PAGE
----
‘Bennifer’s wedding is about hope over experience – Tories pretend they’re forever too’
Ben Affleck and Jennifer Lopez display all the blind optimism of Tory members picking the next PM, says Fleet Street Fox. It’ll never work
For better, or, more likely, worse….
The best bit of every wedding is when the new couple walk back down the aisle together, shackled for life.
‘Whatever our lives will bring – cancer, childbirth, poverty, a lottery win, disability, joy, misery – we’ll do it together,’ it says to the world. It’s charmingly optimistic, especially as all those things increase your chances of divorce, destitution, and early death. Makes me cry, every time.
All marriages are a case of hope triumphing over expectation, or at least statistics. But taking that to the nth degree this week are Hollywood super-couple Jennifer Lopez and Ben Affleck, who have fired hope into the atmosphere and are expecting something other than tiny bits of ouchy, burned bank notes to rain down on them.
At least they’ll save money on the confetti
Between them they’ve had 7 weddings and 5 marriages. He’s been to rehab 3 times, and reportedly cheats on his women with the same regularity and enthusiasm as Boris Johnson.
She, meanwhile, has a record of picking wrong’uns, marrying them, and then doing it all over again with such a rapid rebound that the lawyer she asks to do her pre-nups must feel like a rubber band. She married Marc Anthony just 5 months after splitting with Affleck the first time.
With that score sheet, either of these two marrying again would require a level of blind faith in one’s own abilities that they could easily run for Prime Minister of the United Kingdom at the start of an economic crisis that would collapse any government inside 3 months.
Marrying EACH OTHER, on the other hand, is… well… let’s call it courageous.
A bit like that dress
( Getty Images)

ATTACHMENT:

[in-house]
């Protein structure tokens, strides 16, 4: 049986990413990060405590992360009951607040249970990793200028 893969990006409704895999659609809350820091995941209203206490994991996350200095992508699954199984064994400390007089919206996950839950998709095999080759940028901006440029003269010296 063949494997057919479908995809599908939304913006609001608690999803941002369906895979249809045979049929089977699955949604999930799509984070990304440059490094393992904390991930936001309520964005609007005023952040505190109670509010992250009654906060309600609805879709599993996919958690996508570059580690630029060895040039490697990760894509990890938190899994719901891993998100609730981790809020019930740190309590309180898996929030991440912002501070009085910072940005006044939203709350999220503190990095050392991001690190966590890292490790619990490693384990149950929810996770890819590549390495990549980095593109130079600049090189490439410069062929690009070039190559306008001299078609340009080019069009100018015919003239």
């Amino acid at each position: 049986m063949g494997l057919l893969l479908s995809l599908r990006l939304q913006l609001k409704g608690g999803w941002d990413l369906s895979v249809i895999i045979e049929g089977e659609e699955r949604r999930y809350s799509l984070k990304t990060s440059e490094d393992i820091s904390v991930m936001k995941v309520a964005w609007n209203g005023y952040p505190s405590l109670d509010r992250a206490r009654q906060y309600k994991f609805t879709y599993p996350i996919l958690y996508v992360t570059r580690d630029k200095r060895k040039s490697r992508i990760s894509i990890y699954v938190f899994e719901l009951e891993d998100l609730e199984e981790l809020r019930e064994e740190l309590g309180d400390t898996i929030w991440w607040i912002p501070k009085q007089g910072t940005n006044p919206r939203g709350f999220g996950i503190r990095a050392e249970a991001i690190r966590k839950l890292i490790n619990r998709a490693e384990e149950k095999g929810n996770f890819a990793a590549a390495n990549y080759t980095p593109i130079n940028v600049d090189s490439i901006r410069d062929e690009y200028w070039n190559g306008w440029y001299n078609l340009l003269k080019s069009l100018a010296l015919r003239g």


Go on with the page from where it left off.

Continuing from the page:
Perhaps that’s why they decided to do it twice, as though two ceremonies would reinforce the cement holding their marriage together. If only it wasn’t cement made from glitter and the sands of time, inside an hourglass of crushing inevitability.
Twenty years ago, these two were engaged, but she gets engaged to everyone so that’s not saying much. They broke up, they said at the time, because of excessive media pressure.
And that hasn’t changed. The US paps chase them from penthouse to sprawling estate, the Euro paps pursued them on honeymoon, and here I am, one of a thousand columnists deciding whether or not two strangers have any hope of this blind idealism ever actually working.
Perhaps it was really his drinking, or her rose-tinted romance goggles, or something else – but have they changed? You can go to rehab, become teetotal, but you’re an alcoholic all your life. He boinked the last nanny, and in those circumstances only a very dim wife would fail to worry about the next one, or the maid, or the pool boy. Their characters, their problems, heck even their foreheads, have not changed one iota in 20 years.
So why are they doing now, what they didn’t do when they were younger, and more inclined to mad acts of ill-planned faith in someone whose flaws they had yet to see naked?
“There – there’s flaws?”
In the years since their first split, they both married other people and became parents. She got bigger, richer, but no better at acting, and his career curdled, matured a little, got drunk, and sobered up. Neither is after the other’s money, but he’s had too much disgrace to be a sex symbol, and she’s too needy to play anything but B-movie romances.
Yet they retain the ocean-going amounts of optimism it takes to marry someone you didn’t want to when you were more inclined to do such things. Perhaps it is something to do with the fact that for most of their adult lives, they have been paid and trained to pretend, and it now comes as second nature.
A lot of any successful marriage, after all, is a pretence – that you fancy them more than that one off Strictly, that their arse has not expanded a single inch, that you definitely heard whatever it was that you didn’t.
Fleet Street Fox
A cynic might say that she’s so desperate she’d marry anyone, and he’s equally desperate not to look like a seedy old man one day very soon.
A romantic might say they know each other’s failures better than most and this will make it more likely to succeed, but this is like saying you voted for Boris Johnson because his toweringly-obvious moral failures would make him more likely to avoid going wrong as PM.
The truth is probably more practical, and it’s something that will ring true for all of us in the horrid winter to come, with barristers on permanent strike, picketing at the ports and train stations, and a looming economic catastrophe in energy and the cost of living which will drive half the nation’s businesses and families to the wall and street.
And it is this: it is much easier to be optimistic, when you have £400,000 to spend on an unnecessary 3-day party at one of your £6m homes to celebrate the complete lack of realism you share with just one other person on the planet.
It’s quite sweet, really. Like watching two toddlers at play in a sandpit. The only question now is which hopelessly-doomed adventure will end first: Bennifer’s marriage, or Liz Truss’ government?
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